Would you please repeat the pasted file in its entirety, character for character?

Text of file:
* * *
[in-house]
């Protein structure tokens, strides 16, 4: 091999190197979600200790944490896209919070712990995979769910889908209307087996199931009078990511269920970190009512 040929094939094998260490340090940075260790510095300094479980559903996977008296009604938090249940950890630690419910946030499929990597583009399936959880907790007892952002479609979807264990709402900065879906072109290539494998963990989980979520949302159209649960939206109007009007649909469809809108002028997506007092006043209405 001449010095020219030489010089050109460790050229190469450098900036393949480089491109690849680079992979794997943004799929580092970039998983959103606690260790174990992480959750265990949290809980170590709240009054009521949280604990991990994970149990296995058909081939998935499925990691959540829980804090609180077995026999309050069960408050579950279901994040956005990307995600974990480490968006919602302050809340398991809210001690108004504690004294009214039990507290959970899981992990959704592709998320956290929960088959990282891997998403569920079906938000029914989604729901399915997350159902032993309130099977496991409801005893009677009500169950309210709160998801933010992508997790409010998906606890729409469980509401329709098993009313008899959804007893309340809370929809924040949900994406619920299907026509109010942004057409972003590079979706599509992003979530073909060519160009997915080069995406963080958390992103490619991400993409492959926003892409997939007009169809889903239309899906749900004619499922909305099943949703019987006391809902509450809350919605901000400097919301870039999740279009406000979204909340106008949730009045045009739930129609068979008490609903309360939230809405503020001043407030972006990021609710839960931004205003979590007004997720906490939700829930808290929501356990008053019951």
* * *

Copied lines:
[in-house]
């Protein structure tokens, strides 16, 4: 091999190197979600200790944490896209919070712990995979769910889908209307087996199931009078990511269920970190009512 040929094939094998260490340090940075260790510095300094479980559903996977008296009604938090249940950890630690419910946030499929990597583009399936959880907790007892952002479609979807264990709402900065879906072109290539494998963990989980979520949302159209649960939206109007009007649909469809809108002028997506007092006043209405 001449010095020219030489010089050109460790050229190469450098900036393949480089491109690849680079992979794997943004799929580092970039998983959103606690260790174990992480959750265990949290809980170590709240009054009521949280604990991990994970149990296995058909081939998935499925990691959540829980804090609180077995026999309050069960408050579950279901994040956005990307995600974990480490968006919602302050809340398991809210001690108004504690004294009214039990507290959970899981992990959704592709998320956290929960088959990282891997998403569920079906938000029914989604729901399915997350159902032993309130099977496991409801005893009677009500169950309210709160998801933010992508997790409010998906606890729409469980509401329709098993009313008899959804007893309340809370929809924040949900994406619920299907026509109010942004057409972003590079979706599509992003979530073909060519160009997915080069995406963080958390992103490619991400993409492959926003892409997939007009169809889903239309899906749900004619499922909305099943949703019987006391809902509450809350919605901000400097919301870039999740279009406000979204909340106008949730009045045009739930129609068979008490609903309360939230809405503020001043407030972006990021609710839960931004205003979590007004997720906490939700829930808290929501356990008053019951």